There is perhaps some remote mathematical chance that France’s new elected monarch will be struck down by a meteorite before he is officially inaugurated in a grand parade on the Champs Elysée on May 14th, amidst a 21-gun salute, helicopters flying overhead, the Garde Républicaine in full-dress uniform on shining horses, generals posed upright in their ceremonial 4x4s, bands playing, bunting flapping.
Barring that, Mr President, you appear to have played a blinder, winning the keys to the Elysée in what appears to have been a stunning political insurgency, and you have done so promising to reform an immobilised French economy.
Your victory will be hailed as evidence that Europe has overcome the challenge from the extreme right, and that the European project will continue to be at the centre of the French polity, no matter that 55 per cent voted against the European constitution, and more than 50 per cent voted for eurosceptic or Frexit parties in the first round of the election. If there seems to be a contradiction here, it is one we shall have the chance to examine shortly. But for now, it is a fairytale as the teacher’s pet from Amiens ascends to the presidency of the fifth republic.
There will be plenty of time to perform a post-mortem of Marine Le Pen’s challenge and defeat, and it is more nuanced a defeat than it may at first appear. The French left and right have simultaneously imploded, and the hope is that Macron’s movement might establish itself as a genuine centrist party, and not just as one messianic figure at the centre. The chance of a reformation on the French right might be more problematic but Le Pen’s angry voters are not going to disappear.
But come the hour, the story is now all about Macron, the golden boy of the French establishment: what he means, the sometimes curious elements to his character and relationships with others, the gap between promise and performance, and most importantly, what he is able to do, since there must now be a further two-round election for the National Assembly, in June. Expect a blizzard of voter-friendly decrees from President Macron, but serious reforms of legislation are going to depend on a mandate not yet delivered and will have to weather serious contestation.
There are big unanswered questions around all of this, not least precisely how Macron has managed to seize the presidency, given that he represents almost everything a majority of French people do not like. It is not clear that the apparent political earthquake to have riven France is entirely what it seems. Nor has the full story emerged of how Macron got to this position, who helped him, and who paid for it.
For the UK, specifically, this is indeed bad news. He imagines that Britain must pay a €60 billion Brexit fee, showed little grace towards Theresa May when he visited her at Downing Street, and armchair psychologists suggest he will do exactly what he is told by the Mutterfigur, Angela Merkel (whose age is not unadjacent to that of his wife, Brigitte, 25 years his senior).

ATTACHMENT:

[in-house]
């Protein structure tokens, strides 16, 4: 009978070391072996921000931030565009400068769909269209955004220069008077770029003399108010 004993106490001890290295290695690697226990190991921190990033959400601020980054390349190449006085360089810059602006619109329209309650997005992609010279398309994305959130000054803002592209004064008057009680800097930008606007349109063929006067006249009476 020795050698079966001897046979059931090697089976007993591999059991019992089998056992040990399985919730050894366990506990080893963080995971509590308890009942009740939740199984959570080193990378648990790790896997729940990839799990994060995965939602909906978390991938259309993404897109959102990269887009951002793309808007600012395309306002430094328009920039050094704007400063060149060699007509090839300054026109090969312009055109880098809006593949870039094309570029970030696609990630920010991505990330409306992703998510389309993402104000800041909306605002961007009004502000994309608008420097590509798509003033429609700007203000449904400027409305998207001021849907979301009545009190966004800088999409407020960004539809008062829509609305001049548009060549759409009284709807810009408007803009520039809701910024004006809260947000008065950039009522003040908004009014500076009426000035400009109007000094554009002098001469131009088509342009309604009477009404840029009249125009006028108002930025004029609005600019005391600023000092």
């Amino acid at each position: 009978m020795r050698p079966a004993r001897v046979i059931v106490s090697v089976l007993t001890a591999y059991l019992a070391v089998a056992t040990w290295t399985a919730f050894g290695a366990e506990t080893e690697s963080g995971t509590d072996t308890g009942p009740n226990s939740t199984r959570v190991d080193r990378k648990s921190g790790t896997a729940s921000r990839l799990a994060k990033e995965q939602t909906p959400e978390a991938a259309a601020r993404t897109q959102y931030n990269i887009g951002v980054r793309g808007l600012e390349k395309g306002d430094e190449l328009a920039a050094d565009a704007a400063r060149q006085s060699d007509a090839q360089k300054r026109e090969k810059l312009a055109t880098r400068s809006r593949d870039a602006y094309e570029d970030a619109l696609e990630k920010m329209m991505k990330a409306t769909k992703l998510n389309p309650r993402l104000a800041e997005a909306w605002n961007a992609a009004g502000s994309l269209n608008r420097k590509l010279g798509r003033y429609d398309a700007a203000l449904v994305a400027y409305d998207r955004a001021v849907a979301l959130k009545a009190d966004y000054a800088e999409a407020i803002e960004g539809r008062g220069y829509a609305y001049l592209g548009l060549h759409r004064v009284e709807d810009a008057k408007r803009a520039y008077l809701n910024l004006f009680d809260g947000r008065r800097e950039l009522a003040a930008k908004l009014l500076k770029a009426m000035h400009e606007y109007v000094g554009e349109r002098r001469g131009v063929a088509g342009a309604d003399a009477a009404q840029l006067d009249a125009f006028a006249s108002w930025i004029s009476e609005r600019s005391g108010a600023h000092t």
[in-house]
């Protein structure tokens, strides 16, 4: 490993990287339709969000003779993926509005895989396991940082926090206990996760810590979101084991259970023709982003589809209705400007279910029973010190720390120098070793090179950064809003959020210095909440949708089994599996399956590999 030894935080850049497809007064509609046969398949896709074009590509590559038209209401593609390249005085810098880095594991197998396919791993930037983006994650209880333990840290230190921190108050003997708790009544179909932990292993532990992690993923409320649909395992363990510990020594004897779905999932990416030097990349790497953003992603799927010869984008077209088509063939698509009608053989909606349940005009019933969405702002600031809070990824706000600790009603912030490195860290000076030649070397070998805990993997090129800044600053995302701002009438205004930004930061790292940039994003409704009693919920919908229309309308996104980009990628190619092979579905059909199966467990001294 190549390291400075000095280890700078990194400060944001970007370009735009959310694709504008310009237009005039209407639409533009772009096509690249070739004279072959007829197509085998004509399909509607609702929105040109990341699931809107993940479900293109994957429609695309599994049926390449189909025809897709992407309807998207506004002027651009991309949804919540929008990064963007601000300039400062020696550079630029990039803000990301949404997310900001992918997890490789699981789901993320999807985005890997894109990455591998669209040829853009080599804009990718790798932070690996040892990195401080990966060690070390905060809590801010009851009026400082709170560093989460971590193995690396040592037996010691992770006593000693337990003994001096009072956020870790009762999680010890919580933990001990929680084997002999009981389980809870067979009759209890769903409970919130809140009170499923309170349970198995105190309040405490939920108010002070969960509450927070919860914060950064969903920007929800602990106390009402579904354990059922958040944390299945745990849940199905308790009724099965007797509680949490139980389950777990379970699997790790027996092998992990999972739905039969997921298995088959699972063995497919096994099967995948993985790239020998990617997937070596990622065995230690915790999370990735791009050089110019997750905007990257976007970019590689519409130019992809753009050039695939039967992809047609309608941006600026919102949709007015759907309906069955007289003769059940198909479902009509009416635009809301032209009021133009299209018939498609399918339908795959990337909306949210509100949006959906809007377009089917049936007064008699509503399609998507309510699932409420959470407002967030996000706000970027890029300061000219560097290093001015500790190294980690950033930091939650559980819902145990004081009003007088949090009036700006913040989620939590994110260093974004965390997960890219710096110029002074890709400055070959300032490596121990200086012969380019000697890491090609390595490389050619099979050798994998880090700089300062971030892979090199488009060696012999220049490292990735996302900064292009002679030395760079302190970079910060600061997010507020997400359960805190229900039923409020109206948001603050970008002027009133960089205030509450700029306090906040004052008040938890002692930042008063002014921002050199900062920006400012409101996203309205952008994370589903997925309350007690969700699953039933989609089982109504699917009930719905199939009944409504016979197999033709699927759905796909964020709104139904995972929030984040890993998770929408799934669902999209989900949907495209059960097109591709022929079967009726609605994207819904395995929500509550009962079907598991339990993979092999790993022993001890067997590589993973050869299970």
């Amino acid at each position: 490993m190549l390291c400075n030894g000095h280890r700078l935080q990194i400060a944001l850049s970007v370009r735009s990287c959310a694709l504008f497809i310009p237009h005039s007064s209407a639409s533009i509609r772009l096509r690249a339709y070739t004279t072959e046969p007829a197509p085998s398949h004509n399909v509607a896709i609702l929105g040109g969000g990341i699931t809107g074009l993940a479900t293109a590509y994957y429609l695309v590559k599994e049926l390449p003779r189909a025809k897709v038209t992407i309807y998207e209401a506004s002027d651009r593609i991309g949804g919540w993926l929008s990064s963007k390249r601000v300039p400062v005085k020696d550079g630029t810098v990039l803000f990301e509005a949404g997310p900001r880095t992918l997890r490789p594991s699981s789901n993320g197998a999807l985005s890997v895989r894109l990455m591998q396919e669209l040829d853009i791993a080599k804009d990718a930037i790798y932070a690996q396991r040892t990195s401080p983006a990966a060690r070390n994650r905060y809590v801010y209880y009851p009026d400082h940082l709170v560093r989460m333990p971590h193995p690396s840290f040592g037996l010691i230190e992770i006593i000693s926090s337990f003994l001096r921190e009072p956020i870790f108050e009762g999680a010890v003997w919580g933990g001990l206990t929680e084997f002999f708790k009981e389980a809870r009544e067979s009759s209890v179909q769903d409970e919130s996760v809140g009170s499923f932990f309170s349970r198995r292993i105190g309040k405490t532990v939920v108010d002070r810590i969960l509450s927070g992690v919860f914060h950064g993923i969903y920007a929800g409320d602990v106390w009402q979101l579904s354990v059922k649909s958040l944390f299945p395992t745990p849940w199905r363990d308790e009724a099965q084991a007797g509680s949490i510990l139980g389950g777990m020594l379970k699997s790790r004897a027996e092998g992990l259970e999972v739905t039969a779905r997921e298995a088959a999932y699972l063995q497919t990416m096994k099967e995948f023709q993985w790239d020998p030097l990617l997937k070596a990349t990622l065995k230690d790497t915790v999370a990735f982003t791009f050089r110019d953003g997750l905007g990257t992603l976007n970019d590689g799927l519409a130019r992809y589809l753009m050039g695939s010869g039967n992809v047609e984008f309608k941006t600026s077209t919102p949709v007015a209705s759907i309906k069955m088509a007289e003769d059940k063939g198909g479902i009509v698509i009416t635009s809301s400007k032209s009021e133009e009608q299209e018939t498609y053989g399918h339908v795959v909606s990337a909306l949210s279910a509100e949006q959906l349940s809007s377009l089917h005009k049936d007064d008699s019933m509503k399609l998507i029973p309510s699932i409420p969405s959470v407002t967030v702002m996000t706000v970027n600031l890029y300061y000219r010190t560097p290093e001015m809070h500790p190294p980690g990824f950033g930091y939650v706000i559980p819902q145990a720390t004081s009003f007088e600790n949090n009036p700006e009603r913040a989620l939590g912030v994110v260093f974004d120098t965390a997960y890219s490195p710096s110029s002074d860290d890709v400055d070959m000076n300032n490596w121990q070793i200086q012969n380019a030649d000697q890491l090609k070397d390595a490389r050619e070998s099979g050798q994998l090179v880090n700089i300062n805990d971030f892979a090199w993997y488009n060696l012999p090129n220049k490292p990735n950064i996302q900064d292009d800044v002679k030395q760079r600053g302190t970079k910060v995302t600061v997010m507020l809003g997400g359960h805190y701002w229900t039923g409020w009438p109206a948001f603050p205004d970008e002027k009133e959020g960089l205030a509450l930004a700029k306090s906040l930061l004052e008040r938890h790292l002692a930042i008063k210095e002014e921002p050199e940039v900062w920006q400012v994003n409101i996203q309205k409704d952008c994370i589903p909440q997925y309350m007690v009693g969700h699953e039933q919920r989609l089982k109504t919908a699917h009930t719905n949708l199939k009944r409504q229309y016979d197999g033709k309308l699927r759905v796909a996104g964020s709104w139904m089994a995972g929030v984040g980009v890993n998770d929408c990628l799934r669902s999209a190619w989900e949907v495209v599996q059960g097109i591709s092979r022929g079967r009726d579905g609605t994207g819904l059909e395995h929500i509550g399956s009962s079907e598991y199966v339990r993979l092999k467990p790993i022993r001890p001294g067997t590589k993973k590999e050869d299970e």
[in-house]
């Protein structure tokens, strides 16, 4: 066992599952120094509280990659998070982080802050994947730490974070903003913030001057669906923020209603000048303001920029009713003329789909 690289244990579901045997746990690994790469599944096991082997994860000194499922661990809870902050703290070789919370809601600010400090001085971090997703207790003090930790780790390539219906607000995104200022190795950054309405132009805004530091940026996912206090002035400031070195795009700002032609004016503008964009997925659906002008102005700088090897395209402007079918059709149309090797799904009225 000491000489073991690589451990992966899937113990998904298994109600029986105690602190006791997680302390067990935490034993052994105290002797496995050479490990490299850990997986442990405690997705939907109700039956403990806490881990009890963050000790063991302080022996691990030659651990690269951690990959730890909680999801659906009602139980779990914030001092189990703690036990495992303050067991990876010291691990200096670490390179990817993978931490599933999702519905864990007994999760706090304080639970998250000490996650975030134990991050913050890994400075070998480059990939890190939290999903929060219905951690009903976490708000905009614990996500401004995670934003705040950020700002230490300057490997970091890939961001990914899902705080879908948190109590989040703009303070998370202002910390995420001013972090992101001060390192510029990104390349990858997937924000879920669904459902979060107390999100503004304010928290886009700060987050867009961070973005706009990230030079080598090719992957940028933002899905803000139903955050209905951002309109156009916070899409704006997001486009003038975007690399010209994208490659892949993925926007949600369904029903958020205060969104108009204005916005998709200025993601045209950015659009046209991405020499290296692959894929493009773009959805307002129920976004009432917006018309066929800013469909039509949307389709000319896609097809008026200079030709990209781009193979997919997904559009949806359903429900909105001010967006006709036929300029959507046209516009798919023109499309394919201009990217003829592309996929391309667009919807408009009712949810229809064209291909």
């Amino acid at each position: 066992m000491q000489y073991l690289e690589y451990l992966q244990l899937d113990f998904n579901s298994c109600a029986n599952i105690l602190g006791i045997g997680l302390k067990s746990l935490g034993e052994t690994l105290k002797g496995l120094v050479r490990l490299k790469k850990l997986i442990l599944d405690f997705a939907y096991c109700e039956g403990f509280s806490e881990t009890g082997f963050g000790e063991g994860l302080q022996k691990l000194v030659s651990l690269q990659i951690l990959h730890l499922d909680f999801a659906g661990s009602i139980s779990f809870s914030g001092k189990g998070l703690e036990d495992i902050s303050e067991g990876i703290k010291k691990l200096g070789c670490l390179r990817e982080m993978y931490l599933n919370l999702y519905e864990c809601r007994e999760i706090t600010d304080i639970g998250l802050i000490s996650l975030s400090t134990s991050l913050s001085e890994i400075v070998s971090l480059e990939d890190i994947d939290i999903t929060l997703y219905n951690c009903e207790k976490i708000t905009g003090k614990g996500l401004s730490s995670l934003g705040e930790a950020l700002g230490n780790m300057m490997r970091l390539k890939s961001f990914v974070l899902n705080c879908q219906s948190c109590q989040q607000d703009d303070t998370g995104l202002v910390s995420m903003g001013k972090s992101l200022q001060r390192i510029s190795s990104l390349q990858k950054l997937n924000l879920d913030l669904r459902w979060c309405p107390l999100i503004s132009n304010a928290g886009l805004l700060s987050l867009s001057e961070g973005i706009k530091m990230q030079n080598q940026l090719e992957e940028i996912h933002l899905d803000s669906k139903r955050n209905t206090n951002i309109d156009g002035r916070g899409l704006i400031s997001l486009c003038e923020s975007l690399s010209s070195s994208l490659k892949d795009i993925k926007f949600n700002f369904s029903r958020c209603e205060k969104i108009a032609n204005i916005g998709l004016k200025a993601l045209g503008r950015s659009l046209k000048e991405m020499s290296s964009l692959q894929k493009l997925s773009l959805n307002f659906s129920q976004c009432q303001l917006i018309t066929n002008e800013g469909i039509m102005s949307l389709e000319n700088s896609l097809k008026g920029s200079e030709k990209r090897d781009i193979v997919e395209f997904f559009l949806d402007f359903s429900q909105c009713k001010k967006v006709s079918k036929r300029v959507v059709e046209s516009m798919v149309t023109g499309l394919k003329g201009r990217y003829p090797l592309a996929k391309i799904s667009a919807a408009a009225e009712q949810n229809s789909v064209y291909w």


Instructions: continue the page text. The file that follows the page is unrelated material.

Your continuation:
If the last-minute Wikileaks dump tells us anything it is that the Macron campaign was ruthlessly disciplined and had, it appears, thought of everything. The issue-by-issue position papers were slick, well-considered and comprehensive. Perhaps there will be some embarrassing documents to be revealed as a detailed trawl of the cache gets underway, but the blindingly obvious is that Macron was supported by a large and expensive back office.
By the end of the week, the list of those who had declared themselves for the two candidates was ludicrously lopsided. The Macron peloton comprised Obama, Merkel, Jean-Claude Juncker, president François Hollande, former president Nicolas Sarkozy, pop-philosopher Bernard Henri-Levy, eco-activist José Bové, Mitterrand counsellor Jacques Attali, 1968 rebel turned euro MP Daniel Cohn-Bendit, the French communist party, all the big unions, all the newspapers, the entire chattering class and Medef, the French industry federation. Marine Le Pen, not so much, beyond Brigitte Bardot.
My focus group at the village café is pretty disgusted with the new president before he has started, considering it improbable that he can deliver even a fraction of what he has promised, but there are a few who are more optimistic that perhaps Macron can definitively unblock a system in which everyone knows there must be change but nobody agrees what it should be. Good luck with that.
As I prepare to go on Sunday morning to the voting station at the Salle du Peuple, where I will help count the votes as part of my duties as an elected councillor (a role that must end, with Brexit), I am not expecting general enthusiasm, even if the turnout is pretty high and the majority for Macron convincing. After France’s multiple failed attempts to establish a durable republic, nothing about this election is going to make go away the fundamental problems of a sclerotic economy, massively unemployed youth, and a terrible security situation and nothing resembling a national consensus other than a rejection of Le Pen.
Jonathan Miller is the author of France a Nation on the Verge of a Nervous Breakdown and tweets @lefoudubaron